Wages or Management Prerogative?

sysc

Claire Pstragowski, the principal at SYSC, testifies at Thursday’s hearing before the Public Employee Labor Relations Board.

Earlier today, respective counsel for SEA/SEIU Local 1984 and the state of NH presented their cases to the NH Public Employees Labor Relations Board (PELRB).  The teachers at Sununu Youth Services Center (SYSC) finally had their day in “court!”

Last year, the NH legislature mandated that $1.25 million be cut specifically from SYSC’s operating budget.  As a solution, the state, based on DHHS upper management’s advice, declared that the pay the SYSC teachers had been receiving since the early 1990’s would drastically be reduced as of June 30, 2013.

As we have previously reported, the pay level resulted from a lawsuit, known as the James O. case. The court decided at the time that the quality of education children were being provided at SYSC was substandard to that of the education the SYSC students would be receiving at a public school. In response, the state required additional certifications for the teachers, as well as instituted increased pay for the purpose of recruiting and retaining qualified teachers.

What was once known as a “revolving” door of teachers has since become an institution that has seen only one new teacher hire in the last three years and a staff that simply does not “turn over.” It is reasonable to assume that the students (the consumers) are receiving higher quality educations with a faculty that is uniquely trained to handle the special needs population.  Many of the students at SYSC would be in the criminal system if they were adults.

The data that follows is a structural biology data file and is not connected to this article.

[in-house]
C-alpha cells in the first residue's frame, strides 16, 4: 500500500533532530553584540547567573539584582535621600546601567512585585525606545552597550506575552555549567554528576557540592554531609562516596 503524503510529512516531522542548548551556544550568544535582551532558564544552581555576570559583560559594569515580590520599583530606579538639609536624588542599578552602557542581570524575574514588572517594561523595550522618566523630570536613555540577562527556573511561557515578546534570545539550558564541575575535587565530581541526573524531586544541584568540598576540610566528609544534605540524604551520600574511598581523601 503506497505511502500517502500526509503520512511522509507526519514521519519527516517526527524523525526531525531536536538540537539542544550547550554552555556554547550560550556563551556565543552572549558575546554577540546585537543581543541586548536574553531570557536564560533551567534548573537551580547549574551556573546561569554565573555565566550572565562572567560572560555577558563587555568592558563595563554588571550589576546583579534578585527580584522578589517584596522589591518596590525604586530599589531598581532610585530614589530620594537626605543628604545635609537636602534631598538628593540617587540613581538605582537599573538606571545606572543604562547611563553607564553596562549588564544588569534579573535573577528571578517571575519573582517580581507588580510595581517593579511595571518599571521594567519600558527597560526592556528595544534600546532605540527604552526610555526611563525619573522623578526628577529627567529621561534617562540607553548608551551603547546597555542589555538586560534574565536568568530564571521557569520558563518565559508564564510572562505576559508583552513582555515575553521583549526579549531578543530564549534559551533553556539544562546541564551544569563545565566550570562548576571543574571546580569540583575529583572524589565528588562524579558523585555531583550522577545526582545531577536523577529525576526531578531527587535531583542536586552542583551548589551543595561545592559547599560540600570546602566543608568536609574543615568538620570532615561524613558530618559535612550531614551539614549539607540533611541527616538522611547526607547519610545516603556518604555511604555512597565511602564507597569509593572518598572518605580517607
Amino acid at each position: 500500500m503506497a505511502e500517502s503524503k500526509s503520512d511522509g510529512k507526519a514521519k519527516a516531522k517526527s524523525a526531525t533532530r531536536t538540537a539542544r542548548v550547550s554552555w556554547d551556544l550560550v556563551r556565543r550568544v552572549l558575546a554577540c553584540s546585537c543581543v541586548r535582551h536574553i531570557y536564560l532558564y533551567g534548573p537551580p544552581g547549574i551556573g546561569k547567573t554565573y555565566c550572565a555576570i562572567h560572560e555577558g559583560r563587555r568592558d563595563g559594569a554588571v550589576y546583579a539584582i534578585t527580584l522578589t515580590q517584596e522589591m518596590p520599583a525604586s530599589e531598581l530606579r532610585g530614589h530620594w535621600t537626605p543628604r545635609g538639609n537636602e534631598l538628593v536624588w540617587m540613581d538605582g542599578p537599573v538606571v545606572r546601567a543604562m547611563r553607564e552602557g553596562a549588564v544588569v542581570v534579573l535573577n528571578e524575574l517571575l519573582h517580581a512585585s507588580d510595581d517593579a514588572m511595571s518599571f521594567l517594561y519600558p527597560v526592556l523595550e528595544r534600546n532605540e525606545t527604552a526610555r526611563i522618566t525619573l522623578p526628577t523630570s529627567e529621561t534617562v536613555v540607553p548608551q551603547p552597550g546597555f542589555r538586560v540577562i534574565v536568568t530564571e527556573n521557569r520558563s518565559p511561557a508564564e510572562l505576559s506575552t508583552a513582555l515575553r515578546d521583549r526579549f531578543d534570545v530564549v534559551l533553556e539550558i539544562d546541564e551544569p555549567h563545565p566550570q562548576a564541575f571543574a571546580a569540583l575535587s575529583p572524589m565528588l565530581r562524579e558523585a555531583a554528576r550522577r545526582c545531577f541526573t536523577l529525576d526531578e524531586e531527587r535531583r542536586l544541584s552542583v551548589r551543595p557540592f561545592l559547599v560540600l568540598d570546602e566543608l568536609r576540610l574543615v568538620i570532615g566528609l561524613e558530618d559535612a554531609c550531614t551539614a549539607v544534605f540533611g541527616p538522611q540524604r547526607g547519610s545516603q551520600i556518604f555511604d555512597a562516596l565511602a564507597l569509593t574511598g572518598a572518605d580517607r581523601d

SEA/SEIU Local 1984 asserts that the teacher pay level has been in place for over 20 years; is a past practice; and is part of the teachers’ wages.  In fact, teacher positions have been posted and employment letters have been given to prospective employees that include the pay with no mention of it being temporary or special in any way! Not one of the six teachers who testified was aware that the pay level was not a permanent salary structure.  No one had ever told them in Human Resources or management that the pay could ever be taken away. The amount of potential pay in question lost is thousands of dollars for each teacher. Obviously they have made life choices and major purchases, such as homes, based on these wages and losing it will bring them hardship.

The state asserts that the pay level is not subject to the CBA, as it is a matter of management “prerogative.”

The fate of a qualified and committed teaching staff now lies in the hands of the three individuals who constitute the PELRB.  We will bring you further updates as the case progresses.

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